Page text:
New guide to help prepare people on what to expect when someone they know is dying

26 March 2015
A new guide which prepares people on what to expect when someone is dying has today been published by the National Council for Palliative Care. ‘What to expect when someone important to you is dying’ aims to demystify the dying process so that people better understand the changes that can happen to their loved ones in the last days of life.

Shaped by people who have experienced the death of someone they were close to, and with support from NHS England, Marie Curie, Sue Ryder and Hospice UK, the guide is intended to make the last hours and days of someone’s life less distressing for all concerned, including friends, family members and carers. 

As well as explaining the physical changes that someone may go through when they are dying and what can be done to make them more comfortable, the guide sets out the kind of care a dying person can expect to receive. It also details the support those close to the person who is dying should be able to rely on and where to turn to for help if there are concerns about the end of life care received. 

The guide is intended to help address serious concerns raised by friends, family members and carers of dying people as well as health and social care professionals about the current inconsistent provision of information about the dying process. This was an issue that was particularly raised by members of the public who contributed to the independent review of the Liverpool Care Pathway, chaired by Baroness Neuberger, which reported in July 2013.

Commenting today Claire Henry, Chief Executive of the National Council for Palliative Care said:

For most of us seeing someone we care about enter the last stages of life is likely to be one of the most difficult and distressing periods we will ever face. This distress is likely to be made even worse if we don’t know what to expect or how we can help. We only have one chance to get it right when people are dying, which is why this new guide is so important.” 

Speaking today Baroness Neuberger who chaired the independent review into the Liverpool Care Pathway said:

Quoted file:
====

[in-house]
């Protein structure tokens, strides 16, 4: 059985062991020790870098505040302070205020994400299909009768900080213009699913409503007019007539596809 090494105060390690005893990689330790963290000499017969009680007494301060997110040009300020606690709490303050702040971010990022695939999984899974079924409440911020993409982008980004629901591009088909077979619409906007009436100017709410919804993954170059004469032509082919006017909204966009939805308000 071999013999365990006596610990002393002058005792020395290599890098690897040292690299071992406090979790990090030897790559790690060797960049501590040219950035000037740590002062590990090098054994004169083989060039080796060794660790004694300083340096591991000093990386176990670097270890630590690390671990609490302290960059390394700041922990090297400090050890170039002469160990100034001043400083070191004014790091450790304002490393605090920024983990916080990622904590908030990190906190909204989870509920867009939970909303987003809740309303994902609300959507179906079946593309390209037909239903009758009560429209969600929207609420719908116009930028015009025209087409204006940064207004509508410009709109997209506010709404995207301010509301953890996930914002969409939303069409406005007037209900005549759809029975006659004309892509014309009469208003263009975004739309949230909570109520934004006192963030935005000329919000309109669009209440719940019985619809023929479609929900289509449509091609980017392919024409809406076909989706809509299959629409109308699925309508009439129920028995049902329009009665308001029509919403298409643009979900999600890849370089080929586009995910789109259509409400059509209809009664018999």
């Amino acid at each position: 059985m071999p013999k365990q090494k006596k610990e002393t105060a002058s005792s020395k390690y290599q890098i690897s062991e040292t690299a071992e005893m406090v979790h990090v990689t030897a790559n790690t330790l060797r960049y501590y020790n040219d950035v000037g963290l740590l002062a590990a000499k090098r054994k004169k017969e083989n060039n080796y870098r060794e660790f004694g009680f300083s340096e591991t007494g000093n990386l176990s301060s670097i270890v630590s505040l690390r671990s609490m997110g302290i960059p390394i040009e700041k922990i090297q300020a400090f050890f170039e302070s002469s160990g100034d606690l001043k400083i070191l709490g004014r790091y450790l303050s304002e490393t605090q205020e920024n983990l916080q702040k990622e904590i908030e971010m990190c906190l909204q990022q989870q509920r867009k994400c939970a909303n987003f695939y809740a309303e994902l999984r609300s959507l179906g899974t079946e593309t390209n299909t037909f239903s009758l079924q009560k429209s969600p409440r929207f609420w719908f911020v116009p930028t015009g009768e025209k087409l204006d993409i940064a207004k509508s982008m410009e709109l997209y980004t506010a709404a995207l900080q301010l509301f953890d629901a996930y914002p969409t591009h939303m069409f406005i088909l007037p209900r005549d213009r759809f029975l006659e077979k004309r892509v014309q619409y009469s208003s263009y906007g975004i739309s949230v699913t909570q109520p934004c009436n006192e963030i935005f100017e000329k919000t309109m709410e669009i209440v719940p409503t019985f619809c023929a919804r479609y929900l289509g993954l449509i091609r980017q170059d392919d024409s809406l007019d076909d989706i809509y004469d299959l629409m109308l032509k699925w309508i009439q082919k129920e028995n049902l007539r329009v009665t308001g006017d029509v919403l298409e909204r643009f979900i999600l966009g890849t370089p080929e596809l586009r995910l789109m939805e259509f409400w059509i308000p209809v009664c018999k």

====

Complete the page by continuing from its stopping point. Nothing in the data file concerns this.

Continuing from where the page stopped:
"All of us stand to benefit by talking more openly about end of life issues and understanding the realities of dying and the care and support that should be in place. I am therefore absolutely delighted that this important new guide has been published, and by setting out what to expect and their rights I believe it will prove invaluable to the public. It should also be required reading for health and care professionals who can make such a difference by communicating sensitively and effectively about the dying process and the options that are available."

Dr Bee Wee, National Clinical Director for End of Life Care at NHS England added:

Few of us know what to expect when someone we care about is dying, which is why this new guide is so important and so welcome. By demystifying the dying process and setting out the type of care and support that should be available, this guide provides an invaluable service.”

Further information

  1. For all media enquiries please contact Joe Levenson, Director of Communications at the National Council for Palliative Care on 020 7697 1520 or 07795 158003.
  2. The National Council for Palliative Care is the umbrella charity for all those involved in palliative, end of life and hospice care in England, Wales and Northern Ireland. It also leads the Dying Matters Coalition which aims to raise public awareness about the importance of talking more openly about dying, death and bereavement and of making end of life wishes known. 
  3. Copies of ‘What to expect when someone important to you is dying’ are available free to download from the publications section of the website. Printed copies are available from the National Council for Palliative Care priced £2.50 (£1.25 for NCPC subscribers). Discounts are also available for bulk orders. To purchase copies visit the NCPC shop or call 020 7697 1520.
  4. The development of the guide was supported by NHS England and funded by the Health and Care Voluntary Sector Strategic Partners Programme, run jointly by the Department of Health, NHS England and Public Health England.

Share your story

A central part of NCPC's work is listening to what people with personal experience of palliative and end of life care have to say. Please help us by sharing your story.

Share your story